(L-R) Bowman Wright as Dr. Martin Luther King, Jr. and Joaquina Kalukango as Camae in Arena Stage at the Mead Center for American Theater’s production of The Mountaintop March 29-May 12, 2013. Photo by Scott Suchman.
May 1, 2012
Upon leaving Arena Stage Theater after taking in The Mountaintop, the prolific play by a brilliant 31-year-old African American playwright and protégé, several protestors greeted attendees at the door with protest signs. Some read, “Mountaintop, unfit for families,” a clear reference to the sexual controversy surrounding the play. It would later become obvious that the protestors surely had never seen the play. Nonetheless, Katori Hall, the mastermind behind the encapsulating words in the play, must have known the controversy her writing would evoke, and somehow knew as the final words of the play were spoken, she would ultimately be redeemed. Hall’s redemption overtakes and overwhelms the audience in a way that few playwrights have in this masterful production.
As The Mountaintop begins on April 3, 1968, the night before Dr. Martin Luther King, Jr.’s untimely death, Camae, the maid at the Lorraine Motel in Memphis, Tennessee, enters his room alone and the dance between a prolific figure, history and controversy ensues with a touch of innocent seduction. The comical seducting appears to be between King and Camae, two vibrant, exciting and sexually tantalizing beings flirting with the forbidden. However, thanks to the brilliance of Hall’s words, it is the audience who is unwittingly seduced into believing they know the beginning and the uncomfortable end. So the story moves on and Hall’s melodic writing is indeed akin to the lyrics of a powerful song. Their conversation flows like life, and as we do in life, the audience gets busy living, laughing and loving the characters.
The first scenes are filled with the excitement of first love, King and Camae dance, smoke and curse with abandonment in a dichotomy like perfect sailors. Joaquina Kalukango, who plays Camae, has a flawless delivery and the whimsical timing of Groucho Marx, as she flaunts Camae’s Tennessee southern accent. Kalukango is genuine, taking the audience into the believable harsh south of the 1960s, and like the Sirens, she lures the audience to the rocks.
Bowman Wright, who plays King, channels the civil rights leader’s spirit so effectively, that the historical figure in our collective minds – including black and white video from the March on Washington – doesn’t ring true or touch us like the three dimensional, breathing, living, laughing, loving, lying and lamenting King standing before us. He is alive as if for the first time.
When Camae, the street smart spitfire, calls King a sinner, it’s evident that her agenda is not to impress him. Sinning, she says, is “a preacher’s job. How you know what you ain’t supposed to do unless you done it.” King is drawn into her, even as she warns that she needs to leave, that he must remember his wife. Yet, even in his excitement, there is an underlying sense of sadness, a sense of exhaustion in a man who has dedicated his life to a cause that would ultimately result in his death. We hear him recite the history we know and the stories we have read repeatedly: The strike by the sanitation workers; the bomb threats on his life; the bugging of his home by the FBI; the undermining of his work by government officials; the conflict between Jessie Jackson and Malcolm X; the Poor People’s Campaign and the March on Washington for Jobs and Freedom. He laments the struggle to win the love of whites in the South. “They (whites) hate so easily, and we (blacks) love too much,” he says, adding that he’s “so tired” of the struggle with whites. Then quickly, he digresses, stating that his eloquent words might convince them to change. “Nobody make it pretty like me,” he brags.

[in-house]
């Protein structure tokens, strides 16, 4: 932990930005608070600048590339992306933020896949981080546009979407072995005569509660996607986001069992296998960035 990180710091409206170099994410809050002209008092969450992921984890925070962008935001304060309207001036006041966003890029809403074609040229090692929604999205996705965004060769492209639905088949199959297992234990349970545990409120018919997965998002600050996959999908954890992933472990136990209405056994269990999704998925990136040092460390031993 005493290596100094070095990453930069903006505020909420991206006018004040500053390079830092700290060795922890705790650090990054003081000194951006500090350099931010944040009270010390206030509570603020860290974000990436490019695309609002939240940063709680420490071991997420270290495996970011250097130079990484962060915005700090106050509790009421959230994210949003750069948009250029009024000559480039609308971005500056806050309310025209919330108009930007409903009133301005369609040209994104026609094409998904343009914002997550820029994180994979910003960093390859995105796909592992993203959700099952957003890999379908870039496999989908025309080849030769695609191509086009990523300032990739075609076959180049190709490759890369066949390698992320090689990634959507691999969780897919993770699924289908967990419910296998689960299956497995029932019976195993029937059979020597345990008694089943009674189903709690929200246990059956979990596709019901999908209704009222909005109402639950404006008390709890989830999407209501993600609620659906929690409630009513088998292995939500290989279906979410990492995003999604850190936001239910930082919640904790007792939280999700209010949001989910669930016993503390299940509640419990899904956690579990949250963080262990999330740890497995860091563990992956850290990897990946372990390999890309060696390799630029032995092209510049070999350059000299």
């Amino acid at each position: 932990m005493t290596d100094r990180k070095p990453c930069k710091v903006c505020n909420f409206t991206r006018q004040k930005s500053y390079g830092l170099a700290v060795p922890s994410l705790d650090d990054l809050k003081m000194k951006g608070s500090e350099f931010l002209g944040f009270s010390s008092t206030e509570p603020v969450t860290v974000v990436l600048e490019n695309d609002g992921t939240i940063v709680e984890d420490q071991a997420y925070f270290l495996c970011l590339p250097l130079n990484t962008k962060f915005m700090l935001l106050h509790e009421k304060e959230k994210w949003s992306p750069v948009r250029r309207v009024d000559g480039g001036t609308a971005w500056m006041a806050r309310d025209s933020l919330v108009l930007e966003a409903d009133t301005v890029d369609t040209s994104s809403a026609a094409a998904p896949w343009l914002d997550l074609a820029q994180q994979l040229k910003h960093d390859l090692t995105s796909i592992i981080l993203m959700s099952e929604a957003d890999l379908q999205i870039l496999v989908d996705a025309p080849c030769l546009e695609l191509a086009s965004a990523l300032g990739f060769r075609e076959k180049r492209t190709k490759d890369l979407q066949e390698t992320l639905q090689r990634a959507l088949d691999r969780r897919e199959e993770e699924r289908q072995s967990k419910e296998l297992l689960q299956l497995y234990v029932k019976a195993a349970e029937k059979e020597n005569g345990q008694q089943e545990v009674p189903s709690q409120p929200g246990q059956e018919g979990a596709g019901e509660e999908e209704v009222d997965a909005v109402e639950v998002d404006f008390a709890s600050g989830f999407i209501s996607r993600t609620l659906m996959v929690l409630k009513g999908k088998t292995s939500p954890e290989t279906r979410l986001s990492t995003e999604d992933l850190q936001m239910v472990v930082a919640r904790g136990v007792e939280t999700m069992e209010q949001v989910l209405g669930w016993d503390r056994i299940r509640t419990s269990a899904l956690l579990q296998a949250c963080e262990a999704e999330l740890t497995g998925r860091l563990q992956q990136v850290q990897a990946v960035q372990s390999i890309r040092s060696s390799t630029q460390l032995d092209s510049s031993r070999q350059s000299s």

But the fear of death is loud — so deafening and obvious — and the historic icon collapses under weight of his own identity. He admits he’s afraid. “I know the touch of fear more than I know the touch of my own wife,” he says. Yet, he somehow makes peace with his destiny, that “Memphis is the end of the road,” that “like most men, you ain’t gon be able to finish what you started.”
It is midway through the play when the drama explodes with ingenuity. The audience members, who entered the theater with a notion of what would unfold in the play, will bewail their own cynicism, and like it often is in life, they won’t get what they expected. Hall doesn’t disappoint us. The turn of events will shock the viewer and restore their beliefs simultaneously.
It is the words of Camae that humbles and comforts King as it did the audience drenched by a night of realizations about the journey of every man and woman, no matter how noble. “You just a man,” she says. “Some say you a god and you got close, but you just a man.”
For King that epiphany the night before his death was serendipitously late in coming, yet right on time. Death is the human equalizer, and Hall forces America to face the whole story of King’s death, not just his life. He did come close to divinity, but he was just a man who devoted his life to a noble cause. There is a King in every man or woman who is willing to pick up the baton and devote their life to serving humanity. Dr. King made it look easy, so it’s neatly wrapped in our history and our minds. The play beautifully shows a man who is devastated at the end of his life — as we all are — in the words of W. H. Auden, “he gave all his heart and lost.”
The Mountaintop (Running time: 1 hour 37 minutes with no intermission) The play runs from March 29 – May 12, 2013. Tickets are $40 and up. Purchase tickets online at www.arenastage.org.
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